On this point, Evan Guppy, head of liability-driven investment (LDI) at the Pension Protection Fund (PPF), says the Fed accepts its mistake. “The Fed themselves have acknowledged that they are probably starting to tighten policy too late and it is hard to disagree with that: they were still expanding their balance sheet in March when headline inflation hit 7.9%.”
Back in control?
However, Guppy says the Fed appears to be back on top of things. “They have made a pretty sharp pivot to acknowledging that they are behind the curve and that rates need to move up quickly and above what they perceive as the long-run neutral rate in order to get inflation under control. So, they seem to be back in control of the narrative again.”
Yet David Lloyd, deputy chief investment officer of public fixed income at M&G, presents another scenario – one shared by some economic commentators – which believes central banks cannot always control the mechanisms of the financial system. “There’s a fairly clear recognition that many aspects of the inflation we are seeing are just not something the central banks can control,” he says. “The Bank of England mandate, openly accepts that inflation may drift away from its target, and in times of crisis, may indeed do so quite significantly and for a protracted period of time.”
The jury is out
If central banks can lose sight of the ball, it begs the question: where will this inflationary situation lead? And where will it end? The war in Ukraine makes an already bad situation incredibly worse. It raises the prospect of stagflation, that unwanted com- bination of slow economic growth mixed with higher inflation: a nightmare for investors.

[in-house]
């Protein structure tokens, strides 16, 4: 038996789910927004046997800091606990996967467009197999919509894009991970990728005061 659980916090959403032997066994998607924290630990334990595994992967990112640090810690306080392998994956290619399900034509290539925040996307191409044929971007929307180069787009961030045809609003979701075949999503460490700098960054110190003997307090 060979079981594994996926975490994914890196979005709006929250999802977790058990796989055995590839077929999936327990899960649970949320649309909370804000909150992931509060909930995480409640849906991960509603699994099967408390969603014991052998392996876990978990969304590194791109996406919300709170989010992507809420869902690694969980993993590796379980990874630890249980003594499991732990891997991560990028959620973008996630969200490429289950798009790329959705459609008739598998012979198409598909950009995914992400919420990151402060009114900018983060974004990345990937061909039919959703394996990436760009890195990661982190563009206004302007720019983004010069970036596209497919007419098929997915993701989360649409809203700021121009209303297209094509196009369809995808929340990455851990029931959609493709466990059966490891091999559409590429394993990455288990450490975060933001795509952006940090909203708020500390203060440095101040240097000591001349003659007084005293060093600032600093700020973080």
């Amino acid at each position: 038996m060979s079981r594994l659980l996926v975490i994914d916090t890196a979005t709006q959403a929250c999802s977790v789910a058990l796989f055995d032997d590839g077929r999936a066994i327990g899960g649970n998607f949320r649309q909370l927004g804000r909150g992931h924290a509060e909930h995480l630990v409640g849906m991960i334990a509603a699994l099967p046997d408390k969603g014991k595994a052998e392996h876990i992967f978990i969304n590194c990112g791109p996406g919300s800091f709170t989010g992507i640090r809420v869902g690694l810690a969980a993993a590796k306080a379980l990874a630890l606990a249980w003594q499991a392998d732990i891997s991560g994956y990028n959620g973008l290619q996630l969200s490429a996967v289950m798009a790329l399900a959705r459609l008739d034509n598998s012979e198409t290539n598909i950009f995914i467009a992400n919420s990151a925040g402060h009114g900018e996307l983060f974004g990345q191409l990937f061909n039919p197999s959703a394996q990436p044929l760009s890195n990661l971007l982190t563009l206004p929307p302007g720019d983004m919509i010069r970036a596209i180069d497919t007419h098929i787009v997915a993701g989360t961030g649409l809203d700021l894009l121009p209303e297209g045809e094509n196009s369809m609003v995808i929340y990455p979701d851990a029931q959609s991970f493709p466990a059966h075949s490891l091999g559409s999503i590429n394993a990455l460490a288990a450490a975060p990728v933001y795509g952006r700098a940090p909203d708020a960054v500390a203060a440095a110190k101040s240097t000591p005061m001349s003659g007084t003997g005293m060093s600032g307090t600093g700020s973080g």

“Stagflation is one potential scenario,” Doyle says. “Although, corporate and consumer balance sheets remain healthy, the jury is out about the extent to which rising interest rates will curb demand and central banks will need to manoeuvre carefully.”
On the stagflation situation, Evan Guppy of the PPF warns investors to keep their eye on the UK. “If there is one country in the developed world most at risk of a stagflation-type scenario it is probably the UK,” he says. “Headline inflation is going to hit levels higher than the US and eurozone, whilst the outlook for the consumer is also bleaker in light of the limited cushion provided to households against rises in energy prices, exacerbated by the rise in National Insurance contributions.”